She said people should donate to Girl Scouts this week because their money will help girls in the community.
“There are so many girls in West Bradenton who don’t have the opportunity to be in Scouts, and if we could reach out to those girls they would be empowered,” the energetic Gill said. “I think a girl could become president if she starts in Girl Scouts. We teach so many things, but it starts with confidence in themselves.”
Gill said she likes the chances that millennials she knows will come through with donations.
“I was raised with a strong work ethic and to respect my elders. I think other millennials in Manatee are not that different from me,” Gill said. “I think we all want to go forward with the foundation our elders have built for us here and making girls into strong leaders is part of that.”
Donations to Girl Scouts of Gulfcoast Florida will also allow the Girl Scouts to keep up with any maintenance at Girl Scout House, where hundreds of girls meet weekly at 1801 17th Ave. W., Bradenton.
Suncoast helps marginalized people
Peterson, 27, serves as a board member for Suncoast Community Capital, which helps people build wealth through Build A Business classes, social media lessons, tax preparation and other services. Peterson is also a neighborhood specialist for Manatee County government.
She has worked with Suncoast Community Capital clients and says she was moved by the experience.
Millennial, to me, means being the next generation to kind of take Manatee County into not a new direction, but the next level as far as leadership. We, millennials, can make decisions now that will impact our county for the next 20 or 30 years, not only for us but our children’s children.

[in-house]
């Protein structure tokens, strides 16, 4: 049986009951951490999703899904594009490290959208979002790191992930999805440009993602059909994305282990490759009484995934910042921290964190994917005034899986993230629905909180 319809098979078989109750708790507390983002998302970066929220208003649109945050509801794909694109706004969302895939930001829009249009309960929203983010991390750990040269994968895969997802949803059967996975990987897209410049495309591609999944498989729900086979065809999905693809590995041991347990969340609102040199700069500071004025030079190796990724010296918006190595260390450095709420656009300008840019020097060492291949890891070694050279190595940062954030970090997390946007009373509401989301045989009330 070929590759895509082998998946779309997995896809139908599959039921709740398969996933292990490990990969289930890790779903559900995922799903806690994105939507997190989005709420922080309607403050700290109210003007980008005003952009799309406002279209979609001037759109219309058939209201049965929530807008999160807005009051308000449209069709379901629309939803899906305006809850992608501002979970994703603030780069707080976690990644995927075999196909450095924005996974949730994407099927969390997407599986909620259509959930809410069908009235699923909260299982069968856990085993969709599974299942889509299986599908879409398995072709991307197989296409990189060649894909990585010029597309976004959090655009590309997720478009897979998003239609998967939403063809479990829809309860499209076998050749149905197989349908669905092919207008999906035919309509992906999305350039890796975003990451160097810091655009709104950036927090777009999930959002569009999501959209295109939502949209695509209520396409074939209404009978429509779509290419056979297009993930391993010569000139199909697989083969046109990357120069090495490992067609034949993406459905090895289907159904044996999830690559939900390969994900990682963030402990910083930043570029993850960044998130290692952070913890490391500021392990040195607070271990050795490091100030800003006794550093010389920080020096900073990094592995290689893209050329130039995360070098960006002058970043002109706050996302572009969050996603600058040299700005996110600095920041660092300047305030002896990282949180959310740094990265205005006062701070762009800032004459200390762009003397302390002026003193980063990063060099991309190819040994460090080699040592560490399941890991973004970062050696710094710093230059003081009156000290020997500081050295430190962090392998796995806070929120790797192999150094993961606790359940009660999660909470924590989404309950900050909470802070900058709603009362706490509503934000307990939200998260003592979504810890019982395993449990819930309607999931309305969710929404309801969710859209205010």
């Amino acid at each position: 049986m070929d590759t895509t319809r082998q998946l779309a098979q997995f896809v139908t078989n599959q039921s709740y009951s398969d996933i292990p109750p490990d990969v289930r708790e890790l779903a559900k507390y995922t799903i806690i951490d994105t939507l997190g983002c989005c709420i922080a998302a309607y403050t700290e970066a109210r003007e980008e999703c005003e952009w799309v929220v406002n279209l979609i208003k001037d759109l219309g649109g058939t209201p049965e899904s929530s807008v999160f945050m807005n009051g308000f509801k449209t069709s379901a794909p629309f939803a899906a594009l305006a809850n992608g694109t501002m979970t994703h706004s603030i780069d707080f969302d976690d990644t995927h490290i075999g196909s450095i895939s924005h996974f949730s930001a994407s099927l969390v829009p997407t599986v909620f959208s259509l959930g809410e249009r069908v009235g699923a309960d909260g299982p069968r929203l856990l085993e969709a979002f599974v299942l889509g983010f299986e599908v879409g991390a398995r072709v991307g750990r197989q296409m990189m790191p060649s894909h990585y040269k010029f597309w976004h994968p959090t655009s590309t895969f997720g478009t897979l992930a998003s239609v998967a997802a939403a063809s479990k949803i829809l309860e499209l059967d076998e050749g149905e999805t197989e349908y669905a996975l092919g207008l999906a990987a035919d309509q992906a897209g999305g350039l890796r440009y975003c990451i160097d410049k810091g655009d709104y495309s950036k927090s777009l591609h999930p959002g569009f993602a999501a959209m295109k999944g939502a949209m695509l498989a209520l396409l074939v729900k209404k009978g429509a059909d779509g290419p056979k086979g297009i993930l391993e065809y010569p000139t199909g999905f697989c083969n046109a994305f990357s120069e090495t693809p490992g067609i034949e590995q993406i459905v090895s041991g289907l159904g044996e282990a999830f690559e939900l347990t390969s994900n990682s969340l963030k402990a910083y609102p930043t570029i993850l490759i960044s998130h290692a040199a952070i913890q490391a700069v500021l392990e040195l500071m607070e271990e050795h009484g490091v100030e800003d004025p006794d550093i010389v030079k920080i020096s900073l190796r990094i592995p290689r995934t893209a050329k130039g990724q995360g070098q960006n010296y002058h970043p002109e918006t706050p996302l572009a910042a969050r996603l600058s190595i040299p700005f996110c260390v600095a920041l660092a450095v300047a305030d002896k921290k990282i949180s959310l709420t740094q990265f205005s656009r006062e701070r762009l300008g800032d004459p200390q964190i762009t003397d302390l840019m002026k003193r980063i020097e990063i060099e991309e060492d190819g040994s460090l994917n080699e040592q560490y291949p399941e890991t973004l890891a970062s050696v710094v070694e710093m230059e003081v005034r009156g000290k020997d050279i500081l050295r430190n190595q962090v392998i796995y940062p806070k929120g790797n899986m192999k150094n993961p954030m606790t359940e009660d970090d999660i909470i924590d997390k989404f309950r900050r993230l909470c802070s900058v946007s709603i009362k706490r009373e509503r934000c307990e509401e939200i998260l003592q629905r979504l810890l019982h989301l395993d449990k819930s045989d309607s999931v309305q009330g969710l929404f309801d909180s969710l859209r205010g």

Simone Peterson, 27, Suncoast Community Capital
“Suncoast is an organization that helps Manatee people of low income achieve better financial situations,” Peterson said. “We teach how to put ideas into action, how social media works, business from A to Z, and we have an enterprise center where people can receive resumé help and be connected to community resources.
“People don’t really know about us,” Peterson added. “My job will be to raise awareness of what we do and how young people can get involved in our organization.”
Peterson feels strongly about what being a millennial means to her.
“Millennial, to me, means being the next generation to kind of take Manatee County into not a new direction, but the next level as far as leadership,” she said. “We, millennials, can make decisions now that will impact our county for the next 20 or 30 years, not only for us but our children’s children.”
Some special events
Throughout Manatee, organizations are hosting special events during the Giving Challenge.
The Humane Society of Manatee County and Turning Points are hosting a “Hands & Paws Happy Hour” from 5 to 8 p.m. Tuesday at Motorworks Brewing, 1014 Ninth St. W., Bradenton.